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One holiday season more than 100 years ago, local businessman John Geltmacher rounded up all the poor children he could find and treated them to a free meal at a downtown Bloomington restaurant. And with this singular act of benevolence, an unusual local holiday tradition was born.

Beginning in the 1890s and lasting into the 1950s, children from underprivileged families were given a meal on New Year's Day. It's believed the first organized "Geltmacher Dinner" was held in 1896 when 175 children gathered at the Salvation Army room (then at 118 S. Main St.). They were then led in groups of 50 to a restaurant several blocks away. In later years, several different churches in downtown Bloomington hosted the annual event.

Geltmacher, who earned a successful living warehousing grain and lumber along the Chicago & Alton Railroad, set aside $1,000 for an annual children's dinner. Interest earned from the original donation was then used to pay for each year's dinner.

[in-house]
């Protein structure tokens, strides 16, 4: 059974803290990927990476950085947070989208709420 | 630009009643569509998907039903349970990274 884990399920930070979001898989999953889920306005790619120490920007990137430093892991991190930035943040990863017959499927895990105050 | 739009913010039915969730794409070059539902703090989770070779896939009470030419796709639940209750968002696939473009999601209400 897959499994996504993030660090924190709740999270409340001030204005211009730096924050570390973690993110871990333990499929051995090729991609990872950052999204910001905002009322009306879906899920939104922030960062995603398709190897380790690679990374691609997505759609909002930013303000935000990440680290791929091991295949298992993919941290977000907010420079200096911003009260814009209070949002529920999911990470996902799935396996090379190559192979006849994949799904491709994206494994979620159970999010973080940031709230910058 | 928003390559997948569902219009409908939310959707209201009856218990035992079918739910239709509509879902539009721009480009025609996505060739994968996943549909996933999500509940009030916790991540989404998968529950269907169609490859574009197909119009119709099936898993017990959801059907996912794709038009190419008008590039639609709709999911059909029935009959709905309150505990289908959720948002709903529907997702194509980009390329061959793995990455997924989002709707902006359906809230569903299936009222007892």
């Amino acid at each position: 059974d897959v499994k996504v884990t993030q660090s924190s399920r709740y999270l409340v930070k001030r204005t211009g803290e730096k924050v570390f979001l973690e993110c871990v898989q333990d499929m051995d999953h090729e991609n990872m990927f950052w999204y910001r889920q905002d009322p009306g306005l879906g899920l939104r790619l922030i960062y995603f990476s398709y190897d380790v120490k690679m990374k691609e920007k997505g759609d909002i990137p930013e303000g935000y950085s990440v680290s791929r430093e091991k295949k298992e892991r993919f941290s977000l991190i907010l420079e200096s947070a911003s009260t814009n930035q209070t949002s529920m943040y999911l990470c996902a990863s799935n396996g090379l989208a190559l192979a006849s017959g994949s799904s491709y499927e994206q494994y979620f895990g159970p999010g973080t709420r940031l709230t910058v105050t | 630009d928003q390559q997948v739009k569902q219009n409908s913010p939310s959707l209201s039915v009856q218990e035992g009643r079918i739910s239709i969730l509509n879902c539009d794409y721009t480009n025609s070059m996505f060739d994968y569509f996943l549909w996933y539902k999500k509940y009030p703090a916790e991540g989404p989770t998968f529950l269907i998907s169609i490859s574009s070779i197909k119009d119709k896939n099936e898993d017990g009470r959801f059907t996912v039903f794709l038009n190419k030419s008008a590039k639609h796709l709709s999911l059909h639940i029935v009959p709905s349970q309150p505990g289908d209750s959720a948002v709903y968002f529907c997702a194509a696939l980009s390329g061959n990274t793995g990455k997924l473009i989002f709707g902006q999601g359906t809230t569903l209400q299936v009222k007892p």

Along with the food came a dollop or two of Sunday-school moralizing with each meal. Geltmacher, who died in 1904, was a supporter of the anti-alcohol Woman's Christian Temperance Union, so for years the children also sat through songs, skits, and lectures on the evils of drinking.

Pictured here is Adelaide Holton serving hot rolls during the 1940 dinner. That year, 145 children gathered at First Methodist Church to enjoy a meal of creamed chicken, mashed potatoes, green beans, rolls, oranges, and a "bottomless" glass of milk. The dinner program also featured music, including cornet and piano selections by Albert and Raymond Olson and an accordion number by Eldon Marquardt.

In the late 1940s, the dinner was canceled and replaced with a program to deliver food baskets to the needy. The dinner was later reinstated, and the last known event was held in the mid-1950s.

For more information on local history, go to www.mchistory.org.

 

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